Withings Go review

A budget fitness tracker that keeps things simple, and that's fine with us
Withings Go

The Withings Go is a fitness tracker that's gunning for budget tracker rivals like the Misfit Flash and Jawbone UP Move. It's all about keeping things simple. You strap the Go on around your wrist (or wherever you choose) and let it get on with tracking your data day and night.

That E Ink screen gives it an upper hand on the Flash and Move, though, letting you glance down and see your progress – which isn't always a given with the cheapest fitness wearables.

There are also a few features inherited from the elegant Withings Activité line of trackers and the Withings Pulse, such as automatically tracking running and swimming sessions.

Affordable at $69.95, the Withings Go is actually still slightly more expensive than the Misfit Flash and UP Move but matches the (ageing) Fitbit Zip. We've been living with the Go to find out if this is the cheap tracker to go for.

Withings Go: Design

A Withings Activité this most certainly is not. It's pretty obvious where the Go gets its design inspiration from and that's from its closest rivals. The stature is similar to the UP Move and offers the same flexibility as to how and where it can be worn. At its heart is a disc shaped sensor that's just a little larger than the Misfit Flash one.

Read this: The best fitness trackers to buy

Up front is an E Ink display that's activated by pressing down to switch between tracking and the watch face mode. It's not the sharpest we've seen but with such a simplistic interface, it's well suited. You also have the option to choose between dark and light background modes from within the Withings Health app. Around the back you'll find the compartment for the battery. There's no proprietary charger to carry around here folks.

You'll want to decide where to wear the Go. There's a pretty bland rubber strap that's available in a five different colours. The black one we tested is certainly the plainest of the bunch, but we're not convinced any of the brighter hues could really mask the cheap, budget vibe it gives off. It doesn't feel badly made, but doesn't look all that stylish either.

Withings Go sensor (left) compared to Misfit Flash sensor

The module slips into the back of the band and it does not budge. The clasp is identical to the one used on the Misfit Flash and while it remained secure, I'd have much preferred a watch style set-up. The band is at least light and comfortable to wear and didn't cause any skin irritations.

Your other option is the small clip that holds the Go module in place so you can wear it on your waist band, inside a bra, on your keys and even on your shoes. I've had bad experiences in the past running with similar clips on other trackers so I did take the Go for a few runs clipped onto my laces. Thankfully, it did stay put – although I'd be sceptical as to how well it would hold up if you were trudging through muddy conditions.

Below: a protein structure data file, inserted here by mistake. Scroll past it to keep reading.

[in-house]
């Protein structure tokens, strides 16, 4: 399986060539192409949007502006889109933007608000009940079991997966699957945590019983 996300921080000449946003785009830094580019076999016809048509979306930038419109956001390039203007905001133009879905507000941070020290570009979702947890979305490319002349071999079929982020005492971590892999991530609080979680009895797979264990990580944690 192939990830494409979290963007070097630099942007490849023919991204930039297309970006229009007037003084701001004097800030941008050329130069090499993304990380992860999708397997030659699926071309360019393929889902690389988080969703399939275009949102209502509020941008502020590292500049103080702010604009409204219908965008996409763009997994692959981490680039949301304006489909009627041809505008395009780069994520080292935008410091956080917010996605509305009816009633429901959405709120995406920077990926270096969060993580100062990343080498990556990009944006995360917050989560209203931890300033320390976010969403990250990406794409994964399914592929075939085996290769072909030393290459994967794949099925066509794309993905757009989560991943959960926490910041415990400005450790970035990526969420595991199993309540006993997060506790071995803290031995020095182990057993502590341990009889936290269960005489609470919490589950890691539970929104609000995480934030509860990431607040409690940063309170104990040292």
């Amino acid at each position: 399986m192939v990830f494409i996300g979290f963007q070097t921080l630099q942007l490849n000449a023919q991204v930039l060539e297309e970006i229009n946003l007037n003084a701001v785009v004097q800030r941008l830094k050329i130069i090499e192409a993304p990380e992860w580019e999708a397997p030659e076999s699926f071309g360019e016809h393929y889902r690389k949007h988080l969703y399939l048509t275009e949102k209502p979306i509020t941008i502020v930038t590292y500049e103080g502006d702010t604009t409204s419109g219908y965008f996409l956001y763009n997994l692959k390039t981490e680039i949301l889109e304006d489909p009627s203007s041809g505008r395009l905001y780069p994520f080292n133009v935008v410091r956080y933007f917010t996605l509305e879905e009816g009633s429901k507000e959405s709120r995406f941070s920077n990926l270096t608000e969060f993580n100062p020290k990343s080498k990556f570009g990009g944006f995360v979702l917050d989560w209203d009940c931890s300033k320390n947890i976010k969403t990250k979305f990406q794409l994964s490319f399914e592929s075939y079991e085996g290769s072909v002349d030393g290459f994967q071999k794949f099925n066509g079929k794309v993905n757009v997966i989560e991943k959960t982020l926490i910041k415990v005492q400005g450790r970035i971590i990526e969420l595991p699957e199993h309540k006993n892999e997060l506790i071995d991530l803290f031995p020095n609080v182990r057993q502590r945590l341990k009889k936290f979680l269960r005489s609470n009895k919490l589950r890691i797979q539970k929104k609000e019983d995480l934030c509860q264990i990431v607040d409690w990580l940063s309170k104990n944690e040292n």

The Go is water resistant up to 5 ATM (so 50 metres), and that does mean you can take it swimming. It also has the ability to automatically track swimming, which we'll talk a bit more about later. But don't expect advanced metrics like the swim trackers we tested recently, this will just serve up duration and calorie burn.

Withings Go: App

The only data you can view on the Go's E Ink screen is your progress towards your step goal. If you pass that daily target, the small walking man will be replaced by a little star icon and continue counting the additional steps. For everything else, you need to head to the Withings Health Mate app on your iPhone or Android phone.

The app has come a long way since we first tried it out with the first gen Withings Pulse fitness tracker and it certainly now feels like a cleaner, sleeker place to navigate and review data. There's a greater emphasis on the timeline UI as opposed to the butterfly progress UI that's still tucked away in the dashboard. It's here you'll see a feed of step counts, sleep tracking and logged activities.

The big blue plus icon lets you add weight measurements, heart rate readings and blood pressure readings as well as log food. The latter is quite interesting because it pushes you into MyFitnessPal, arguably the best calorie counting app currently available and owned by Under Armour. Linking the two will help gain further insights into your health by taking into account the meals you eat. This is the kind of feature where you'll only reap the benefits after a good few weeks of using it, though.

All of the sections and features are hidden in a drop-down menu in the top left hand corner, where you can also view leaderboards, profiles and a new reminders section. Here you can set reminders to weigh yourself, go for a run, eat your breakfast or reduce your alcohol intake. These updates don't come through to the Go unfortunately, instead popping up on your phone as a notification. This is where the Go really lacks some form of vibration motor to give you a more purposeful nudge to make sure you don't miss the reminders.